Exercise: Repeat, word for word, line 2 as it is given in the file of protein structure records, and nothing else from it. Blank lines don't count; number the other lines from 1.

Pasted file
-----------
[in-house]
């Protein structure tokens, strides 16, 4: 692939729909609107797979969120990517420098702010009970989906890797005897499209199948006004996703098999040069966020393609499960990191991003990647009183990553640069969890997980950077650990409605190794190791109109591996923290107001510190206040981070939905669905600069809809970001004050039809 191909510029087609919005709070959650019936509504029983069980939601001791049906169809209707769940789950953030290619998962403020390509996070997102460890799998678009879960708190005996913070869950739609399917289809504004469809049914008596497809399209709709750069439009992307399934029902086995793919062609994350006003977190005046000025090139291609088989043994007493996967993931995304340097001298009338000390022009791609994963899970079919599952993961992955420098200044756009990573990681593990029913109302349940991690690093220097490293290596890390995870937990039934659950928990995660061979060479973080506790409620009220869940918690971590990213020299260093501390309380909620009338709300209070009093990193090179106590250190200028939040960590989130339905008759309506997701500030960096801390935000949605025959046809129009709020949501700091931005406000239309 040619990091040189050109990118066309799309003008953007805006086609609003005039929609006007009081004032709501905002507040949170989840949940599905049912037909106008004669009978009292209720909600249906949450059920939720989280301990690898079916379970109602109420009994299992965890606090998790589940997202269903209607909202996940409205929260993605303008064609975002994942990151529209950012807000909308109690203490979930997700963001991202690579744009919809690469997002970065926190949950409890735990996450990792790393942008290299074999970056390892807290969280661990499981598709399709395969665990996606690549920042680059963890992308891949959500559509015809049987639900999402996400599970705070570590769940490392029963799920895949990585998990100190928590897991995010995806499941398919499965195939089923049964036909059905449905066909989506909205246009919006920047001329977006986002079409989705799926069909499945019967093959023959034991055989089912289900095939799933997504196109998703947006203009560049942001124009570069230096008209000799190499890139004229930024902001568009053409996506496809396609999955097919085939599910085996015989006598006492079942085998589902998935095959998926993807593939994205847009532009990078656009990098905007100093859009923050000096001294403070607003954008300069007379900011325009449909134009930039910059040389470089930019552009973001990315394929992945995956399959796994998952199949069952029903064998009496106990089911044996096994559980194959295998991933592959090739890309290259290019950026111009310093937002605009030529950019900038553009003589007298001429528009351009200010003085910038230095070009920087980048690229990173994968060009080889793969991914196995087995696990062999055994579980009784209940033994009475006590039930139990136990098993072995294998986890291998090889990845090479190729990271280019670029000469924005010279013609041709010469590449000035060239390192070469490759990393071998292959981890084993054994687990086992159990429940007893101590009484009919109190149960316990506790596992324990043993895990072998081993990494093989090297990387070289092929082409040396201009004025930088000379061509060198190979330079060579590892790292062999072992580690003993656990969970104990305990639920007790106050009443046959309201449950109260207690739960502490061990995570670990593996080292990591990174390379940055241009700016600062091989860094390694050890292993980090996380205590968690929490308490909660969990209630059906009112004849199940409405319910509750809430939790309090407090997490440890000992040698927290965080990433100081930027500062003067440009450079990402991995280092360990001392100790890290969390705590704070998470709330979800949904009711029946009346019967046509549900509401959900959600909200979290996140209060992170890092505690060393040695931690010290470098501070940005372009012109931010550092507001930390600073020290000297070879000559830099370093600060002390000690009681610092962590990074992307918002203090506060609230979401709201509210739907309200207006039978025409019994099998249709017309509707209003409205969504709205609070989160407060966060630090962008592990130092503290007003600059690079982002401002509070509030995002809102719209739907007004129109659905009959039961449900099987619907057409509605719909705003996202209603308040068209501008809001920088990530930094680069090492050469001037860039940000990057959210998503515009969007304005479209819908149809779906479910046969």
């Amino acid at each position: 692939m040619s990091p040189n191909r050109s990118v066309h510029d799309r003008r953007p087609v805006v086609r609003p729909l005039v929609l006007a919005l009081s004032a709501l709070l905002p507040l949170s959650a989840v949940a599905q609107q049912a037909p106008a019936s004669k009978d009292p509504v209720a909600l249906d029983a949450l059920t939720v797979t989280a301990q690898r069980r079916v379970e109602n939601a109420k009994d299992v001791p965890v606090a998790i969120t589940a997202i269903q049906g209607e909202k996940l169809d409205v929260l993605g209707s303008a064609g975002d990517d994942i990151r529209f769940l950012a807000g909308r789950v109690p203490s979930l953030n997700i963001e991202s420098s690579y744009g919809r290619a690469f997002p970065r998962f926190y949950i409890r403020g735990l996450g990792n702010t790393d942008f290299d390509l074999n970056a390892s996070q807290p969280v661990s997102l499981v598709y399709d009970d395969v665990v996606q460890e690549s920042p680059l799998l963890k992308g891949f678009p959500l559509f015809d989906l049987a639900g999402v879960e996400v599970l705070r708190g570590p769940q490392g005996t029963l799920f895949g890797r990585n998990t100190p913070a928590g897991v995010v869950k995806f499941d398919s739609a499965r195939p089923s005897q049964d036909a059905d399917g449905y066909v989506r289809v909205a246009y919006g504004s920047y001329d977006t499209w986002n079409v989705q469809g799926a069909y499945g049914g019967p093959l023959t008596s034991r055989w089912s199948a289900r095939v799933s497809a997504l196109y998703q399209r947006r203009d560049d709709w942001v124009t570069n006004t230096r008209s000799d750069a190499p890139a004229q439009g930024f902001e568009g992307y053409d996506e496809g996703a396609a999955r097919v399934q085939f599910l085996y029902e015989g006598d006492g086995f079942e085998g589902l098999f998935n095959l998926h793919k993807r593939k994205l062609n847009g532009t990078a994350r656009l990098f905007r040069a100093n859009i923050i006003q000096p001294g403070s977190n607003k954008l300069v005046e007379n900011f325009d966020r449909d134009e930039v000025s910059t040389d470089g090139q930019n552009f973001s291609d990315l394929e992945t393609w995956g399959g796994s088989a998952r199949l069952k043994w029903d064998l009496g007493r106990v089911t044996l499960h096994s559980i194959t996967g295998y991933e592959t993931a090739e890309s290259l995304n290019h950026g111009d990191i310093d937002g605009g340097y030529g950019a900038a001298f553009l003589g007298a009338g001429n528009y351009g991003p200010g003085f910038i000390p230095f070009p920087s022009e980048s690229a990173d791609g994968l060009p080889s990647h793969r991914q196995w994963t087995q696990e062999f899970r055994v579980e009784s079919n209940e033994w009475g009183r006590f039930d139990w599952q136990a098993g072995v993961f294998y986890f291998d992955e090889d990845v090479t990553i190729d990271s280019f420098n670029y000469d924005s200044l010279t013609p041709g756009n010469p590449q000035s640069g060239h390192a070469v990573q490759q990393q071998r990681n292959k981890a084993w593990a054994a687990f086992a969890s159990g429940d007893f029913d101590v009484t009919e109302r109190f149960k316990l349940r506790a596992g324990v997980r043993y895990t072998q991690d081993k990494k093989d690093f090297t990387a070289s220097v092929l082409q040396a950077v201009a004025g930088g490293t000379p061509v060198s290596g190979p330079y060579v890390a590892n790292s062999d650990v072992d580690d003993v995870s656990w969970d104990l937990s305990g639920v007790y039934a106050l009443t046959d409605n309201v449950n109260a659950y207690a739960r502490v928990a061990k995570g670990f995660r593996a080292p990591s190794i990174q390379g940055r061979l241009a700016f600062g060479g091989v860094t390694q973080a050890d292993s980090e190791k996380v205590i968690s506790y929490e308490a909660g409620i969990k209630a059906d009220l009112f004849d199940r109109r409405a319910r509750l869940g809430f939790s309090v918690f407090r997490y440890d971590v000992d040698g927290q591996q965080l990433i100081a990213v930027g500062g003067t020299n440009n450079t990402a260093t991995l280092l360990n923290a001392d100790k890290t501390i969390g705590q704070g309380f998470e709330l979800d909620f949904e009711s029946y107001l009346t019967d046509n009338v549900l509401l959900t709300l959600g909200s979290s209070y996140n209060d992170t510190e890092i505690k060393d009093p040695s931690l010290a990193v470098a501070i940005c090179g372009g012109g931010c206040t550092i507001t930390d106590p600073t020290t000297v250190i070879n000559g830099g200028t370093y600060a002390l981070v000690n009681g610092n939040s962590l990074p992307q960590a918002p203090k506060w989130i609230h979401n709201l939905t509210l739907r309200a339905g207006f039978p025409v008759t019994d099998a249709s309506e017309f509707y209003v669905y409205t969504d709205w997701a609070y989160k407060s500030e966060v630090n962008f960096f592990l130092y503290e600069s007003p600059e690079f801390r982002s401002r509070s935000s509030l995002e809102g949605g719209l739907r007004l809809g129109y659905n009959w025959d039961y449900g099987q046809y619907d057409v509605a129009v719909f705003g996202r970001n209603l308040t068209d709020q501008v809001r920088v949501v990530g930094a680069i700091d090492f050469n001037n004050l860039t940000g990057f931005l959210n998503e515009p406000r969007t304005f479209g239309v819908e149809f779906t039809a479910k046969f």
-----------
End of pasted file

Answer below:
């Protein structure tokens, strides 16, 4: 692939729909609107797979969120990517420098702010009970989906890797005897499209199948006004996703098999040069966020393609499960990191991003990647009183990553640069969890997980950077650990409605190794190791109109591996923290107001510190206040981070939905669905600069809809970001004050039809 191909510029087609919005709070959650019936509504029983069980939601001791049906169809209707769940789950953030290619998962403020390509996070997102460890799998678009879960708190005996913070869950739609399917289809504004469809049914008596497809399209709709750069439009992307399934029902086995793919062609994350006003977190005046000025090139291609088989043994007493996967993931995304340097001298009338000390022009791609994963899970079919599952993961992955420098200044756009990573990681593990029913109302349940991690690093220097490293290596890390995870937990039934659950928990995660061979060479973080506790409620009220869940918690971590990213020299260093501390309380909620009338709300209070009093990193090179106590250190200028939040960590989130339905008759309506997701500030960096801390935000949605025959046809129009709020949501700091931005406000239309 040619990091040189050109990118066309799309003008953007805006086609609003005039929609006007009081004032709501905002507040949170989840949940599905049912037909106008004669009978009292209720909600249906949450059920939720989280301990690898079916379970109602109420009994299992965890606090998790589940997202269903209607909202996940409205929260993605303008064609975002994942990151529209950012807000909308109690203490979930997700963001991202690579744009919809690469997002970065926190949950409890735990996450990792790393942008290299074999970056390892807290969280661990499981598709399709395969665990996606690549920042680059963890992308891949959500559509015809049987639900999402996400599970705070570590769940490392029963799920895949990585998990100190928590897991995010995806499941398919499965195939089923049964036909059905449905066909989506909205246009919006920047001329977006986002079409989705799926069909499945019967093959023959034991055989089912289900095939799933997504196109998703947006203009560049942001124009570069230096008209000799190499890139004229930024902001568009053409996506496809396609999955097919085939599910085996015989006598006492079942085998589902998935095959998926993807593939994205847009532009990078656009990098905007100093859009923050000096001294403070607003954008300069007379900011325009449909134009930039910059040389470089930019552009973001990315394929992945995956399959796994998952199949069952029903064998009496106990089911044996096994559980194959295998991933592959090739890309290259290019950026111009310093937002605009030529950019900038553009003589007298001429528009351009200010003085910038230095070009920087980048690229990173994968060009080889793969991914196995087995696990062999055994579980009784209940033994009475006590039930139990136990098993072995294998986890291998090889990845090479190729990271280019670029000469924005010279013609041709010469590449000035060239390192070469490759990393071998292959981890084993054994687990086992159990429940007893101590009484009919109190149960316990506790596992324990043993895990072998081993990494093989090297990387070289092929082409040396201009004025930088000379061509060198190979330079060579590892790292062999072992580690003993656990969970104990305990639920007790106050009443046959309201449950109260207690739960502490061990995570670990593996080292990591990174390379940055241009700016600062091989860094390694050890292993980090996380205590968690929490308490909660969990209630059906009112004849199940409405319910509750809430939790309090407090997490440890000992040698927290965080990433100081930027500062003067440009450079990402991995280092360990001392100790890290969390705590704070998470709330979800949904009711029946009346019967046509549900509401959900959600909200979290996140209060992170890092505690060393040695931690010290470098501070940005372009012109931010550092507001930390600073020290000297070879000559830099370093600060002390000690009681610092962590990074992307918002203090506060609230979401709201509210739907309200207006039978025409019994099998249709017309509707209003409205969504709205609070989160407060966060630090962008592990130092503290007003600059690079982002401002509070509030995002809102719209739907007004129109659905009959039961449900099987619907057409509605719909705003996202209603308040068209501008809001920088990530930094680069090492050469001037860039940000990057959210998503515009969007304005479209819908149809779906479910046969």